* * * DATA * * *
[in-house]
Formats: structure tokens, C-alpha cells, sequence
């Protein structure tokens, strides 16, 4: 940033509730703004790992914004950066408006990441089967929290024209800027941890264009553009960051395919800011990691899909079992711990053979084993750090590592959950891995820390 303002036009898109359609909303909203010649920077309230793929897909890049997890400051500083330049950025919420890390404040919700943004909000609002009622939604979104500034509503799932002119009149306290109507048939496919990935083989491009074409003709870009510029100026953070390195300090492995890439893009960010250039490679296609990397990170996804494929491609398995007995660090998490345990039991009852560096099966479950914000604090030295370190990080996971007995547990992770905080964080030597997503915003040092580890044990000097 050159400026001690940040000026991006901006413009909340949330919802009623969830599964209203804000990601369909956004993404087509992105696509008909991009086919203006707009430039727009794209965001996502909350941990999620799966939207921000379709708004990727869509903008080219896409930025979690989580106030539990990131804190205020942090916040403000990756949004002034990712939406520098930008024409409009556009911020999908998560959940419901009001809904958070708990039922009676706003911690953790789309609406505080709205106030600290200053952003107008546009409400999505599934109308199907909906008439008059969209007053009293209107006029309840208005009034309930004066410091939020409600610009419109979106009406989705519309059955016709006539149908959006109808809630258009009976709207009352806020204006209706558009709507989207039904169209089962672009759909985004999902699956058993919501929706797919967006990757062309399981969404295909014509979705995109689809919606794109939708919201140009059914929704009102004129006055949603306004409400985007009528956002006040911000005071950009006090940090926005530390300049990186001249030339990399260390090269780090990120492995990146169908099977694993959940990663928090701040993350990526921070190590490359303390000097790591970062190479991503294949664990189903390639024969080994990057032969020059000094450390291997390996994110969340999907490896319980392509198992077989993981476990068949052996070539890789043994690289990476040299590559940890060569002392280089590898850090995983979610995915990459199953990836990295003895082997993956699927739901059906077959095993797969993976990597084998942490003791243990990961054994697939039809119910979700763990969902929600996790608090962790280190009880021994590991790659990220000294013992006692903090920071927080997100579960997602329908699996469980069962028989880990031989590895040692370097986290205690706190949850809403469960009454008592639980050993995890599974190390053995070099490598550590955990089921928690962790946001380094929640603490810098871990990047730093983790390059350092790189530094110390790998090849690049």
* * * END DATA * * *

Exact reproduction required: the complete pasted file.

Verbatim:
[in-house]
Formats: structure tokens, C-alpha cells, sequence
């Protein structure tokens, strides 16, 4: 940033509730703004790992914004950066408006990441089967929290024209800027941890264009553009960051395919800011990691899909079992711990053979084993750090590592959950891995820390 303002036009898109359609909303909203010649920077309230793929897909890049997890400051500083330049950025919420890390404040919700943004909000609002009622939604979104500034509503799932002119009149306290109507048939496919990935083989491009074409003709870009510029100026953070390195300090492995890439893009960010250039490679296609990397990170996804494929491609398995007995660090998490345990039991009852560096099966479950914000604090030295370190990080996971007995547990992770905080964080030597997503915003040092580890044990000097 050159400026001690940040000026991006901006413009909340949330919802009623969830599964209203804000990601369909956004993404087509992105696509008909991009086919203006707009430039727009794209965001996502909350941990999620799966939207921000379709708004990727869509903008080219896409930025979690989580106030539990990131804190205020942090916040403000990756949004002034990712939406520098930008024409409009556009911020999908998560959940419901009001809904958070708990039922009676706003911690953790789309609406505080709205106030600290200053952003107008546009409400999505599934109308199907909906008439008059969209007053009293209107006029309840208005009034309930004066410091939020409600610009419109979106009406989705519309059955016709006539149908959006109808809630258009009976709207009352806020204006209706558009709507989207039904169209089962672009759909985004999902699956058993919501929706797919967006990757062309399981969404295909014509979705995109689809919606794109939708919201140009059914929704009102004129006055949603306004409400985007009528956002006040911000005071950009006090940090926005530390300049990186001249030339990399260390090269780090990120492995990146169908099977694993959940990663928090701040993350990526921070190590490359303390000097790591970062190479991503294949664990189903390639024969080994990057032969020059000094450390291997390996994110969340999907490896319980392509198992077989993981476990068949052996070539890789043994690289990476040299590559940890060569002392280089590898850090995983979610995915990459199953990836990295003895082997993956699927739901059906077959095993797969993976990597084998942490003791243990990961054994697939039809119910979700763990969902929600996790608090962790280190009880021994590991790659990220000294013992006692903090920071927080997100579960997602329908699996469980069962028989880990031989590895040692370097986290205690706190949850809403469960009454008592639980050993995890599974190390053995070099490598550590955990089921928690962790946001380094929640603490810098871990990047730093983790390059350092790189530094110390790998090849690049």